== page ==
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People ex rel. Dold v. Martin

Supreme Court of New York, Appellate Division

May 19, 1954

THE PEOPLE OF THE STATE OF NEW YORK ex rel. EMANUEL DOLD, Appellant,
v.
WALTER B. MARTIN, as Warden of Attica State Prison, Respondent.

Page 128

APPEAL from an order of the County Court of Wyoming County (CONABLE, J.), entered November 6, 1953, which dismissed a writ of habeas corpus and remanded relator to the custody of the Warden of Attica State Prison.

COUNSEL

John F. Dwyer, District Attorney (Robert A. Burrell of counsel), for respondent.

Emanuel Dold, appellant in person.

KIMBALL, J.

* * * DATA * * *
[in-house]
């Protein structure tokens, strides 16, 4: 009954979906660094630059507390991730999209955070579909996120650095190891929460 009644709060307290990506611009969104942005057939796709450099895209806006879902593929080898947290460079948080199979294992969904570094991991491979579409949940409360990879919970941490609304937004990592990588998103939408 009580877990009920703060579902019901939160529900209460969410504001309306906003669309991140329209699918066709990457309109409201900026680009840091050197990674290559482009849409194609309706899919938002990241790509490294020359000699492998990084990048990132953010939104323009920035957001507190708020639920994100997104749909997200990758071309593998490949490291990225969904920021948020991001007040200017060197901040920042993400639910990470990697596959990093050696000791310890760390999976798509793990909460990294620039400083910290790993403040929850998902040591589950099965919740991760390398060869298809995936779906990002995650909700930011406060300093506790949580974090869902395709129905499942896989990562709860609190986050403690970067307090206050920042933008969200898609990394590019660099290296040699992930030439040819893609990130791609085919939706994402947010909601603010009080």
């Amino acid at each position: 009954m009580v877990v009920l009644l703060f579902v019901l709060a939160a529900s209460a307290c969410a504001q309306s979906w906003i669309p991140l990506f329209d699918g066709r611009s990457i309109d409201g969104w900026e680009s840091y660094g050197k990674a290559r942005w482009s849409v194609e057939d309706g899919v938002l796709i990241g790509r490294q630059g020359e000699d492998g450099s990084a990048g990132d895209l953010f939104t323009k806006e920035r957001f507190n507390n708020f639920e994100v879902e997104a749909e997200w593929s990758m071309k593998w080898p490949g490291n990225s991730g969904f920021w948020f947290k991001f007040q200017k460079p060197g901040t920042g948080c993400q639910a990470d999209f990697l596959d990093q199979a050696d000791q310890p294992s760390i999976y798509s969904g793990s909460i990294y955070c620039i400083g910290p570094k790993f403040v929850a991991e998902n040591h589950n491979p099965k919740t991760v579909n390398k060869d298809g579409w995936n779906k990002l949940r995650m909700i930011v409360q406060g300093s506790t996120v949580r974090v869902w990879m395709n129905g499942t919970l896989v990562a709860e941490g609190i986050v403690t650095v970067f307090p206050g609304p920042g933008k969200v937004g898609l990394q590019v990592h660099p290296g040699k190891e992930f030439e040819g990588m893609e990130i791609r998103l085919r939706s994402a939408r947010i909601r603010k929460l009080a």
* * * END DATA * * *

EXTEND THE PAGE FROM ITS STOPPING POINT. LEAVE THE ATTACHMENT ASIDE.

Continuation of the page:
The County Court of Wyoming County dismissed a writ of habeas corpus. The relator appeals to this court. Briefly stated, it is appellant's contention that the County Court of Erie County had no jurisdiction to take his plea and pronounce judgment upon him. The record before us shows that the appellant was indicted by a Grand Jury at the April, 1951, Criminal Term of the Supreme Court in the County of Erie for the crime of burglary, third degree, attempted grand larceny in the first degree and violation of section 408 of the Penal Law. He was duly arraigned in the Supreme Court on April 27, 1951, at which time the court granted the District Attorney's motion to amend the indictment. Thereafter, the defendant-appellant was advised of his right to counsel and counsel being present, he entered a plea of not guilty. There the matter rested so far as any further proceedings in the Supreme Court. The record next discloses proceedings in the County Court of Erie County on May 11, 1951. At that time it appears that defendant was before the County Court in person and by attorney. He was advised of his right to counsel. He then withdrew his former plea of not guilty and pleaded guilty to attempted grand larceny. On June 1, 1951, in Erie County Court, the third count of the indictment was dismissed upon motion of the District Attorney and defendant-appellant was sentenced to Attica State Prison for a term of five to ten years. The record discloses no order of the Supreme Court, in which the indictment was found, in conformity with section 22 (subd. 6) of the Code of Criminal Procedure. It is conceded that no such order was entered in the